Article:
We woke the following morning, shattered and cold, as the temperature in the region we were staying in dropped to 7° during the night. It wouldn’t have been too bad, if not for my overbearing stubbornness. We have the Wallas heater which we normally run all night, which Willow suggested we turn on, however I moaned that we shouldn’t have to turn the heating on whilst on vacation in the South of France. Next time, I will definitely be turning the heater on, as sleeping in a full set of clothes and two blankets did nothing to keep either of us warm throughout the night. My teeth still hurt from the chattering.
Our plan from now would be to keep heading northbound, trying to eliminate the journey time back to Dieppe. For today’s walk we had settled on a walk around an extinct volcano with a lake at the bottom.
The volcano was a two hour drive from where we had spent the night, located in the Parc naturel régional des Volcans d’Auvergne. This is basically a region with lots of extinct volcanos, which surprised me, as I never really considered France as having any.
The website where we found the walk, described it as popular, so we were not to shocked to see cars littered around the surrounding streets as we arrived. We quickly wolfed down a small lunch and then made our way to Lac Pavin to start the walk.
For the second day in a row, we had stumbled upon a vibrant lake, offering us a truly marvelous colour of blue.
Normally when choosing a walk, we prefer to find spots which will be less frequented by tourists, leaving us to savour whatever magnificent sight is around us. This walk however, started with us stuck behind a large group of tourists, being led by a tour guide. It didn’t take us long to barge past the mass groups of people, and to start making our way around the lake and up the volcano.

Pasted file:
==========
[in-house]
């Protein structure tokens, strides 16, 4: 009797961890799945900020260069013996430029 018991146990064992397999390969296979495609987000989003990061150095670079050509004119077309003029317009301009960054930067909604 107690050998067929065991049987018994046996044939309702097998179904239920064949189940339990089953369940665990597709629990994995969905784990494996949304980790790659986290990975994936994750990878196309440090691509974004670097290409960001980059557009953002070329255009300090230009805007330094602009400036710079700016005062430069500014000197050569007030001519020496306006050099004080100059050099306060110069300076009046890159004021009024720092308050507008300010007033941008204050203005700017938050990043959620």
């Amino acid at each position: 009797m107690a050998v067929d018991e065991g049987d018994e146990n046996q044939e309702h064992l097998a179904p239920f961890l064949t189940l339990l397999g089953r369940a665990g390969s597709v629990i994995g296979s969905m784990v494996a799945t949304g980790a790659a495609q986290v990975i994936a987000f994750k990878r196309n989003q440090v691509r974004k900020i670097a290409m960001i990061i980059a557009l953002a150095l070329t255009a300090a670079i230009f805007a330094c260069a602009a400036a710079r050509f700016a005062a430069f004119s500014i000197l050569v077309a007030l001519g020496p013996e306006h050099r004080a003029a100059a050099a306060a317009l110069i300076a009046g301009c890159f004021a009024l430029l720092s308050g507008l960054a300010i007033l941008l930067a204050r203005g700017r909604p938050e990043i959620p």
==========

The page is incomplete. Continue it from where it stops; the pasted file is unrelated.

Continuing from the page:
The walk around the lake takes you through sheltered woodland, and the withing a couple of minutes the track splits, offering you a route solely around the lake, or another path rises steeply, leading you to the top of Puy Dr Montchal. The weather here was vastly warmer than the temperatures of the previous night, however we were both grateful for the shade that the trees provided during the steepest climb.
We followed the steep path up, and after about thirty minutes of walking, you burst out from beneath the trees, and are greeted with views from across the nature reserve.
Opposite us, we could see a small village, with ski lifts to the top of the mountain adjacent to us. Clearly this region looks a lot different during the winter months.
It wasn’t long until we had reached the highest point, which was a nice 1407m above sea level.
After catching our breathe for a few minutes, we next made our way the the crater.
The crater, was only five minutes from the highest peak, and luckily for us, we arrived just as another group of people were leaving, meaning we had the spot to ourselves.
The walk then leads you back down to rejoin the last part of the lake route. It’s not long till you catch a glimpse of the lake, breaking through the surrounding trees.
With the walk complete, we decided to find a local spot so that we could spend the rest of the evening enjoying the distant views in what was left of the warm summers air.
For dinner, we decided to make a dent in all of the recent cheese that we had bought. Couldn’t risk anything happening to it.
Tomorrow, we had located another volcano walk to the north of the region. This one however wouldn’t benefit from a lake as well. It would knock more time from our journey back to Dieppe though. 😁